Reproductive barriers and hybridity in two spruces, Picea rubens and Picea mariana, sympatric in eastern North America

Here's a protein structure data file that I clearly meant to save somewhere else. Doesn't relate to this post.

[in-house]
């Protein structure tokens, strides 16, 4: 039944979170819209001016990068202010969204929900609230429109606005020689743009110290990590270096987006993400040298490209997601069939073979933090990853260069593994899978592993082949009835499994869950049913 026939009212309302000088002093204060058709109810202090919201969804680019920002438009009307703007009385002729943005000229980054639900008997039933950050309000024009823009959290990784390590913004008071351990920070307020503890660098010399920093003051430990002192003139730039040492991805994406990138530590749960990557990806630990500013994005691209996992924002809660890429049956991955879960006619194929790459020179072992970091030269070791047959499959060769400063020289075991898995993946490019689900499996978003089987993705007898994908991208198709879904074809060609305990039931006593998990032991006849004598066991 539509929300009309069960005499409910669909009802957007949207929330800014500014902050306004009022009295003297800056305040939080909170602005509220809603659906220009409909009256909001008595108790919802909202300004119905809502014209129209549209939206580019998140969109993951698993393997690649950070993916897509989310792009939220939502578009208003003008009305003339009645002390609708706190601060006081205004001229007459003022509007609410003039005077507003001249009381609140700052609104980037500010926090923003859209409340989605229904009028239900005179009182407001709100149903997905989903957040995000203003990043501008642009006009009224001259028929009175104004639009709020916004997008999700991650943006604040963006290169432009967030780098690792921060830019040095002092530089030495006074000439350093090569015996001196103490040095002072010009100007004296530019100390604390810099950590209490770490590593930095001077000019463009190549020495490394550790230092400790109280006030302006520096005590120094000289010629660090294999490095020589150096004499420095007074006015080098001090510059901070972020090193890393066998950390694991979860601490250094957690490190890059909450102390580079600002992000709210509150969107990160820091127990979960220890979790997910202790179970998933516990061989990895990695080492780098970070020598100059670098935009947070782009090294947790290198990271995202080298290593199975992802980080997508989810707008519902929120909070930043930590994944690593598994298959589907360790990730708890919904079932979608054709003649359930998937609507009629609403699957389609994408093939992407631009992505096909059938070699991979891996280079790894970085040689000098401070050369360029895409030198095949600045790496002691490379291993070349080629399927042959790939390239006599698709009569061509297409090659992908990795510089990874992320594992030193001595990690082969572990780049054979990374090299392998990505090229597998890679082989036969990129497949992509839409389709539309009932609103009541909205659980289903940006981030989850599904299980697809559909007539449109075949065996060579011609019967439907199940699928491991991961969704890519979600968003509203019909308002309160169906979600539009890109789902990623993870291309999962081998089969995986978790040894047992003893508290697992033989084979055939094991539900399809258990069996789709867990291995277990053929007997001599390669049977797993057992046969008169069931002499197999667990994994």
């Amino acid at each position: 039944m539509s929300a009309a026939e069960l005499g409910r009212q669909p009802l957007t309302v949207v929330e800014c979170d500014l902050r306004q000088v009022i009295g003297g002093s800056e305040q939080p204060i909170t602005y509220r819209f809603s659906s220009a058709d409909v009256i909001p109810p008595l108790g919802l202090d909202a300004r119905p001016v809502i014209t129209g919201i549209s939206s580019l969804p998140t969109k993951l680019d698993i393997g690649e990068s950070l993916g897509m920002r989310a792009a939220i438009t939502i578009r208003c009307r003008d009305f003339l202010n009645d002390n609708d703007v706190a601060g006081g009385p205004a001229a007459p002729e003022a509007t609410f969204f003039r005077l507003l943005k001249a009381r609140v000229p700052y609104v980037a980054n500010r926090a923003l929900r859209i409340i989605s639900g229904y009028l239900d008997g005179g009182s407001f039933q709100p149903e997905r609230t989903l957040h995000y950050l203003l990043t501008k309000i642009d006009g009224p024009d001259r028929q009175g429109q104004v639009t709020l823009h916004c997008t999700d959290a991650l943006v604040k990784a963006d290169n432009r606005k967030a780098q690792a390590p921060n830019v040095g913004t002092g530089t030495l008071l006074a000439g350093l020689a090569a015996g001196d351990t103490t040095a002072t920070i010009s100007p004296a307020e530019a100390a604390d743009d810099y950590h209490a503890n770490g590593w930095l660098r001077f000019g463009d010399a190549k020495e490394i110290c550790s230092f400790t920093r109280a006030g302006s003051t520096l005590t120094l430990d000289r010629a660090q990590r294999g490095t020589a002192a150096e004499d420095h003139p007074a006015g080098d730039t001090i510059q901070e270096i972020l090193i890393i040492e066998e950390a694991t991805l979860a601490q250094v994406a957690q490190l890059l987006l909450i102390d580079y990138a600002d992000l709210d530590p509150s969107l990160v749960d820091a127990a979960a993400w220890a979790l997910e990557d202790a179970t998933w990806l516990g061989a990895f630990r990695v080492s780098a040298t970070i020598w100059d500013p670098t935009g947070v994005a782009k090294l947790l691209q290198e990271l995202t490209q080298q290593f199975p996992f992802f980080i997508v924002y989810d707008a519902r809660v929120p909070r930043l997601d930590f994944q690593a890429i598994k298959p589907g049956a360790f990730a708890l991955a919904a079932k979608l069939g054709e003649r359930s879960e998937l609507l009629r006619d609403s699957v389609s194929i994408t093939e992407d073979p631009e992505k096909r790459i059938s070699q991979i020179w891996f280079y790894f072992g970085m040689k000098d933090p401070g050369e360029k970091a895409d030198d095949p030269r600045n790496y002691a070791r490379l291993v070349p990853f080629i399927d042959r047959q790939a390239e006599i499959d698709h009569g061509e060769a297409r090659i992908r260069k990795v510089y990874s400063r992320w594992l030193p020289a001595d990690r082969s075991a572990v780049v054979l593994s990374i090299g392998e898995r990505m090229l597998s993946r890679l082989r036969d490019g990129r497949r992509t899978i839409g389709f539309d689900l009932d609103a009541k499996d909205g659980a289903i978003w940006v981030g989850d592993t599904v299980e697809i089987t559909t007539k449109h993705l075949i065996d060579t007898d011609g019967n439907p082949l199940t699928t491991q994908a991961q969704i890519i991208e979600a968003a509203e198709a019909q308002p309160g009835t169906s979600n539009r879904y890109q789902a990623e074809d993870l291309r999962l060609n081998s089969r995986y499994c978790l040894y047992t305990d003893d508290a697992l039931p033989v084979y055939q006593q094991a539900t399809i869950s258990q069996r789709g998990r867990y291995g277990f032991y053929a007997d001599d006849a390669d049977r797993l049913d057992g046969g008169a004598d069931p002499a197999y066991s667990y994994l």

Hybridization between red spruce (Picea rubens Sarg.) and black spruce (Picea mariana (Mill.) BSP), lateand early-successional species, respectively, has resulted in identification and management problems. We investigated the nature and magnitude of reproductive and life-cycle success barriers in controlled intra- and inter-specific crosses of red and black spruce. We quantified a number of reproductive, germination, phenological, and performance traits, and examined traits by parental pedigree and hybrid index. Species' pollen had no effect on number of aborted or nonpollinated ovules. Controlled intraspecific crosses had, on average, 6.6 times more filled seeds than interspecific crosses. Cone and seed morphometric traits were species specific, with seed traits showing negative hybridization effects on both species. Germination, cotyledon number, and seedling height had significant species-specific traits, with hybrids showing an additive or slightly negative heterosis. Severe, negative heterosis appears to be of limited importance as an isolating barrier between red and black spruce. Reproductive phenology was remarkably similar among species and hybrid progenies when grown in common garden experiments. Crossability barriers are clearly paramount in maintaining the separation of the species. Ecological separation based on ecophysiological differences (e.g., shade tolerance) also represents an important prezygotic barrier for minimizing the negative effects of hybridization (e.g., postzygotic inviability) on reproductive fitness.